Virginia Barton

18 August 2017: The Dinner Party Book


18 August 2017


Is a Visitor’s Book still a popular wedding present these days? We were given one but I kept forgetting to put it out in our modest guest room, and before long forgot it altogether.

My eldest sister kept hers up (I was going to say religiously but I mean meticulously) and I studied it every time I stayed with them, and discovered my younger self and a great many other younger selves, mellowing as the years went by, including my own BH.

Talking of which, I’d like to know who’s walked off with my Dinner Party book? You may well ask who on earth would want a diary of breakfasts, lunches, teas and dinners? Me, actually. It was very useful for checking who came when, and what they ate and drank.

Sometimes a cryptic comment crept in, such as:

“Golly what an awful evening, remind me not to ask them again!”


“Disastrous mousse. Sub’d cheese and manky fruit last min.
Inferior cheapo wine.”

And once even,

**** the creep asked to borrow money again. Refused.”


But those are the memorable quotes. Mostly the book was used to prevent the social gaffe of giving the same menu twice over within a short space of time, thus provoking the aside:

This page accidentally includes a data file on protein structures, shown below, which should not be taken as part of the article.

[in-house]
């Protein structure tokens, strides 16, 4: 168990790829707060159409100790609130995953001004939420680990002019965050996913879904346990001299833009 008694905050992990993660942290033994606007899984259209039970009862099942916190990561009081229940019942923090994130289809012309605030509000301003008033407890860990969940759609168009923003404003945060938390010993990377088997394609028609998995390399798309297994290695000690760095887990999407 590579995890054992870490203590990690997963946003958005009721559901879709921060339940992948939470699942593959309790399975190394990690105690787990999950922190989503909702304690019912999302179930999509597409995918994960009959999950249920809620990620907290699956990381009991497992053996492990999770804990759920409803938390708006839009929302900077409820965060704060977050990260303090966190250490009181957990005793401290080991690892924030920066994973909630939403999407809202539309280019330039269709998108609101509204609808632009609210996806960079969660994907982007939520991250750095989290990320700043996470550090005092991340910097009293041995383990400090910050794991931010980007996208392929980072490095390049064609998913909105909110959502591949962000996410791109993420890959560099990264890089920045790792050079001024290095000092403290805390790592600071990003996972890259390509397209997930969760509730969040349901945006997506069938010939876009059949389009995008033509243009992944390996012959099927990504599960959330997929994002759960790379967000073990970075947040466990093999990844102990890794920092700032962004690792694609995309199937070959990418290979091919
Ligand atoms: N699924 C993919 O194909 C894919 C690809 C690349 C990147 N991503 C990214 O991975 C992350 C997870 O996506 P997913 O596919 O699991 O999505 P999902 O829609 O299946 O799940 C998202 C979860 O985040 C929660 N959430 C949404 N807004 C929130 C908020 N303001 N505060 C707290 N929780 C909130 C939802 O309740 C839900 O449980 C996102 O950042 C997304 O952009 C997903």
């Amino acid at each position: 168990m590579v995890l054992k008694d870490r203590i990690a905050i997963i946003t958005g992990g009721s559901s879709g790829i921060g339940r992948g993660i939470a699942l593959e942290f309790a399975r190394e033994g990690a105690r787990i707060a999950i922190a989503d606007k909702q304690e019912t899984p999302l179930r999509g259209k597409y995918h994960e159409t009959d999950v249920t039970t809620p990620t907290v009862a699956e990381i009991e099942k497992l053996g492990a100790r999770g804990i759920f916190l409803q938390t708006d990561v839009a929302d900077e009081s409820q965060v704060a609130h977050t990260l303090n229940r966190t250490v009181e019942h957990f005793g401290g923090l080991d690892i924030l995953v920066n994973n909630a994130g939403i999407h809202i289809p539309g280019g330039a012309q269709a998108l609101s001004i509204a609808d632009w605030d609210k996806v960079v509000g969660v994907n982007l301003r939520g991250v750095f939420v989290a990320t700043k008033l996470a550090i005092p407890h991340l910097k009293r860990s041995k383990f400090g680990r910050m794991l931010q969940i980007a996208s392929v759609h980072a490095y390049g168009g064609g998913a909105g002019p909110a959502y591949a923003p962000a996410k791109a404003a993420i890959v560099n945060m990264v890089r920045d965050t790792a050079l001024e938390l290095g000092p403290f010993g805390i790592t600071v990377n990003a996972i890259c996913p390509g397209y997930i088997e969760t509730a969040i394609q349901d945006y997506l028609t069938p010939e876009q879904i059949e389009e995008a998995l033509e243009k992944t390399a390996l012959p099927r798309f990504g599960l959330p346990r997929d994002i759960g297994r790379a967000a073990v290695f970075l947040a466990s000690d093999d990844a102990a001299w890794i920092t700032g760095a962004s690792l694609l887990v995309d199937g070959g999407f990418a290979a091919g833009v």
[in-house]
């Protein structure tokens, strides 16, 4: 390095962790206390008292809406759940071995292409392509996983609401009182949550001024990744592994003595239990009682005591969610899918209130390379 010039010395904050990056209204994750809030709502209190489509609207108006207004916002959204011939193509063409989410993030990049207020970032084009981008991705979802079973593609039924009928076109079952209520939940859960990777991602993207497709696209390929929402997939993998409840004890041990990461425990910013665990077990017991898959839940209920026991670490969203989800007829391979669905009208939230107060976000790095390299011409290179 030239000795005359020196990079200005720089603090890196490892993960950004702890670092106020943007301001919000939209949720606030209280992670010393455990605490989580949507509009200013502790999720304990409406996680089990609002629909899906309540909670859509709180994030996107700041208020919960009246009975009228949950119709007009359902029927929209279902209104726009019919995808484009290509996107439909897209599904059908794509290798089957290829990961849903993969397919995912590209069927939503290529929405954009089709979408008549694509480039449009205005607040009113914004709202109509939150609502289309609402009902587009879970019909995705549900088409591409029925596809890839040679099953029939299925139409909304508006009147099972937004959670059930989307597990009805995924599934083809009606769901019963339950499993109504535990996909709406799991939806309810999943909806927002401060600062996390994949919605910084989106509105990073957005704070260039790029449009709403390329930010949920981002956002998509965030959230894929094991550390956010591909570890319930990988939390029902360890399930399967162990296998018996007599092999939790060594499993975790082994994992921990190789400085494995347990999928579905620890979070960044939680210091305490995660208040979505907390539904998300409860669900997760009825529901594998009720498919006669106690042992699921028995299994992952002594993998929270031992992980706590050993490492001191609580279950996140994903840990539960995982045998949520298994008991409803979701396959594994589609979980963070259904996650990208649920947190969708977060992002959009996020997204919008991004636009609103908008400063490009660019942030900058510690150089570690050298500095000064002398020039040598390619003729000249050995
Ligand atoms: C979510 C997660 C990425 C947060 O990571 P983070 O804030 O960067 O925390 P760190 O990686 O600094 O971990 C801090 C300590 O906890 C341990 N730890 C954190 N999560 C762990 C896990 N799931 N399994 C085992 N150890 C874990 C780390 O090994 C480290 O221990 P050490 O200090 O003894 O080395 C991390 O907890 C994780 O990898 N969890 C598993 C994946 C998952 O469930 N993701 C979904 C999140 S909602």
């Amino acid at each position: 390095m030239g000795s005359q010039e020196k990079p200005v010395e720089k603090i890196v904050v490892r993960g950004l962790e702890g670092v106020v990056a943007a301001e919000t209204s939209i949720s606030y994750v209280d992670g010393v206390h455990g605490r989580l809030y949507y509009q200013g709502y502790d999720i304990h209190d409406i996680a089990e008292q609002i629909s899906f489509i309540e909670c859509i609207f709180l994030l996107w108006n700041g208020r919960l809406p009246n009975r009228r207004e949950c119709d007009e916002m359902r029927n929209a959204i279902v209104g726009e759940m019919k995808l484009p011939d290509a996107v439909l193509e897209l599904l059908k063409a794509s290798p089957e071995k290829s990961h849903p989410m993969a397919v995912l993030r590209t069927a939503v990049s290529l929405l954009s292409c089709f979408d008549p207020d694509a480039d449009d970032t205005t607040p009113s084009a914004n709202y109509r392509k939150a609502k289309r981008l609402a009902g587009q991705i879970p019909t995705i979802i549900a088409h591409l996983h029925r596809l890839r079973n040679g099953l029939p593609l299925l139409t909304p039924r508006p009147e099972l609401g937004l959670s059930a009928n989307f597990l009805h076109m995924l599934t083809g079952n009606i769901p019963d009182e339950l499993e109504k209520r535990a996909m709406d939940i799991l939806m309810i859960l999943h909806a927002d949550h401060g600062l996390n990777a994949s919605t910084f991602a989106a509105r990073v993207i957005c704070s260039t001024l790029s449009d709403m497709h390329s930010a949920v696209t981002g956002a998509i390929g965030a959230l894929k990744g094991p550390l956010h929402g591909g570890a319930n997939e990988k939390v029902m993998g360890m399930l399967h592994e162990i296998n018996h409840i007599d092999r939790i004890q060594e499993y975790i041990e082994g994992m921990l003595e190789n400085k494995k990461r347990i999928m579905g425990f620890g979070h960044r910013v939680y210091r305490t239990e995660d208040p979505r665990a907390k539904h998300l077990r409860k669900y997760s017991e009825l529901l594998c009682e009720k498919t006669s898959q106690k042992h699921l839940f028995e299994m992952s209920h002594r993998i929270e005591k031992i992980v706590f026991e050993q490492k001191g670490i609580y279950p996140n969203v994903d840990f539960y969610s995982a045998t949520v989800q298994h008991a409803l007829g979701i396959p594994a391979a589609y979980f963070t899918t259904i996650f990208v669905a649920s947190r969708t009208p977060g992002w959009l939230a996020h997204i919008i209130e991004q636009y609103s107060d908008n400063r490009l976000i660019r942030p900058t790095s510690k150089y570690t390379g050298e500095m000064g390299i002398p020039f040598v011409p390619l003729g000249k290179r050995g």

“I don’t know why Ginny gives us Invergarry Crab Cakes
every time we go to dinner; it’s not as if they were particularly nice.”


Breakfast parties were fun. There was a Club of four or five young men who came regularly. They would start the previous evening with an elaborate dinner; a black tie do in a fancy restaurant lasting several hours including three or four bottles of wine, coffee, brandy and speeches. There followed a change of clothes into something more athletic for some hazardous undertaking, devised weeks before — such as punting through a low tunnel that was strictly out of bounds; or placing some object on top of a statue of great height.

Sensibly no driving was involved, but there was a pony and trap one year I seem to remember…

A change of clothes once more, as inevitably the “adventure” always ended in the river. Petit Dejeuner to sober up took place in one of their rooms: black coffee. Each member of the Club then read aloud an Offering, composed for the occasion, followed by discussion, and awarded with a mark out of seven. This was an opportunity for a brief nap.

After that it was time to smarten up for Virginia and BH who would have a “proper” breakfast ready at eight o’clock sharp: eggs, bacon, pancakes, fresh rolls, toast and marmalade. They would tumble into our kitchen, only slightly the worse for wear; shaven, hollow-eyed, hungry, and tell us all about it; and sometimes we wished we were young again.


If I had my Dinner Party book I could tell you the name of the Club.





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